Beauty secret found in fruits and vegetables has anti-aging properties
This blog was originally written during my 2 1/2 year tenure as a blogger for Health Goes Strong. The site was deactivated in July 2013, but you can read the original post here.
Finding the secret to beautiful skin as you age is as simple as turning the pages of your family album. Just look at the photographs of your parents and grandparents to find the clues to how your skin might look as you get older. That’s because genetics play a big role in the appearance of your skin.
But is there a beauty secret for those of us who didn’t inherit the gene?
Eat More Antioxidants
The quality of your diet affects every organ in your body and your skin is no exception. Proper nutrition also has an effect on the overall aging process, so eating foods that inhibit or slow down aging holds the secret to more beautiful skin as well.
The best anti-aging foods are the ones rich in anti-oxidants.
Free radicals are formed as a consequence of our daily exposure to oxygen and pollutants in the environment. If left unchecked, they damage and destroy healthy cells in the body. Antioxidants prevent that process from getting out of control. Today, our bodies cannot produce as many antioxidants as we need to control the large numbers of free radicals we form, so we must to consume more foods rich in antioxidants to supply them.
Feed the Skin From Within
Fruits and vegetables rich in antioxidants are abundant in the produce aisle. They’re easy to identify because of their rich, deep colors. In fact, the pigments of fruits and vegetables are a clue to their antioxidant content.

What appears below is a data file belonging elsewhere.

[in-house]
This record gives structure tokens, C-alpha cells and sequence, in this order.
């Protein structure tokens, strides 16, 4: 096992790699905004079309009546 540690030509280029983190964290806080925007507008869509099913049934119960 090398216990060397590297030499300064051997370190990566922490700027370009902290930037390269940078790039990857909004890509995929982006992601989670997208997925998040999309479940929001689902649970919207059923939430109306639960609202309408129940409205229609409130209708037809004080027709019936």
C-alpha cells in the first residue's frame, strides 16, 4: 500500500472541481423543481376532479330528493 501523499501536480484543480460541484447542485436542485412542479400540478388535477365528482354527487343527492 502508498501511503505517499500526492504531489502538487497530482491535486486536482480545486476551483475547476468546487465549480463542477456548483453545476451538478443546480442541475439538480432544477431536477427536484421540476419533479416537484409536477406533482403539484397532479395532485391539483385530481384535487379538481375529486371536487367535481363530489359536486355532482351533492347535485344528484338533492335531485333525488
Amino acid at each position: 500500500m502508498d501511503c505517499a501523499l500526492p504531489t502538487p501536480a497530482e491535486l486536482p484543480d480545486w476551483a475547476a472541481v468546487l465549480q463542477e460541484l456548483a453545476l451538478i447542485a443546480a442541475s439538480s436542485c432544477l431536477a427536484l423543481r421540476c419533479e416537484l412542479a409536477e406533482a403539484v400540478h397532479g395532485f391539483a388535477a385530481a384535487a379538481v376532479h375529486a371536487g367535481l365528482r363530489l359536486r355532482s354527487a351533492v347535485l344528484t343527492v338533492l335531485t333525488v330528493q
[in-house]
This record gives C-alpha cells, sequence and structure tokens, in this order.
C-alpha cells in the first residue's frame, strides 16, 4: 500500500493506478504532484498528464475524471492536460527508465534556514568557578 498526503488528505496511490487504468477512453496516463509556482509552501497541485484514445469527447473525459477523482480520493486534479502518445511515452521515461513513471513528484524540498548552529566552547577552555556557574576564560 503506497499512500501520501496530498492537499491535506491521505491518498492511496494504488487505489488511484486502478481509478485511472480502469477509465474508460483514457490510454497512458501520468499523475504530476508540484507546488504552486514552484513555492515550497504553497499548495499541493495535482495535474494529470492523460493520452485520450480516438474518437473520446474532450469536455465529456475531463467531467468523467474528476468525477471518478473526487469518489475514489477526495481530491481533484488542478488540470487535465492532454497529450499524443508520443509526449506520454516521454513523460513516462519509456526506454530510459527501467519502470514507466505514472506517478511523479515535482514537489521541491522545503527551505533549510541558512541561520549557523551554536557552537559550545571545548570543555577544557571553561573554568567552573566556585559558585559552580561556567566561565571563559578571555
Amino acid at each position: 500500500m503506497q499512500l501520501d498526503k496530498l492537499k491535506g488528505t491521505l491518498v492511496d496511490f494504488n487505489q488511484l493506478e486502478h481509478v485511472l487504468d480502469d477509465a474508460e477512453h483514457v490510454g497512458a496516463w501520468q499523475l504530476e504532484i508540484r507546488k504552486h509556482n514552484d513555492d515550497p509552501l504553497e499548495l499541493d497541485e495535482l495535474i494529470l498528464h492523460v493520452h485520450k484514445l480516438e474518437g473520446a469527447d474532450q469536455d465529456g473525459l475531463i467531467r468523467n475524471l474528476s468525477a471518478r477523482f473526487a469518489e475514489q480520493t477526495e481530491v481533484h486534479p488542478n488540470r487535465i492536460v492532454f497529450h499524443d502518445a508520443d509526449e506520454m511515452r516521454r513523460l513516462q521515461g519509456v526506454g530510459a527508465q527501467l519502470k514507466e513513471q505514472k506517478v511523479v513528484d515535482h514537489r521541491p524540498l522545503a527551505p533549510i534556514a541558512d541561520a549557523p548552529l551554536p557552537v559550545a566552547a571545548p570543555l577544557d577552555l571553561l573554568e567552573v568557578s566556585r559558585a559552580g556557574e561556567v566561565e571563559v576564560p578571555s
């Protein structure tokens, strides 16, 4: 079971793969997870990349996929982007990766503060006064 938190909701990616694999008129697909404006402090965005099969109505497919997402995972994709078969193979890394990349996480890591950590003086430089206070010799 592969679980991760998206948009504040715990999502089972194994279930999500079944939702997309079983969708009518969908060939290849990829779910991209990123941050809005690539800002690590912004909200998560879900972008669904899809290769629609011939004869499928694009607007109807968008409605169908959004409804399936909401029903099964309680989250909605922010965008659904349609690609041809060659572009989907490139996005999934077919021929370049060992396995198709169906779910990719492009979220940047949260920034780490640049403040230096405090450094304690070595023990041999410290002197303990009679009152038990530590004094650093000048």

Research has also found that eating those colorful pigments from fruits and vegetables gives you a rosier complexion, which is associated with increased attractiveness.
Studies done at the University of St. Andrews in Scotland found red and yellow plant pigments, known as carotenoids, are distributed to the surface of the skin when we eat enough of the produce containing them. Another study found the change in the skin’s color associated with eating these pigments was perceived as healthier looking and more attractive.
The changes in skin color were perceptible after six weeks when subjects ate three portions a day of the carotene-rich produce, including yams, carrots, spinach, pumpkin, peaches, apricots tomatoes, pink grapefruit and watermelon. Those whose diets that did not include these foods became paler.
This study supports others that demonstrate diets high in antioxidants can slow the signs of aging and the development of skin cancer. But the best news of all is that it doesn’t matter who your relatives are to take advantage of this beauty treatment!
What’s your favorite recipe for beautiful skin?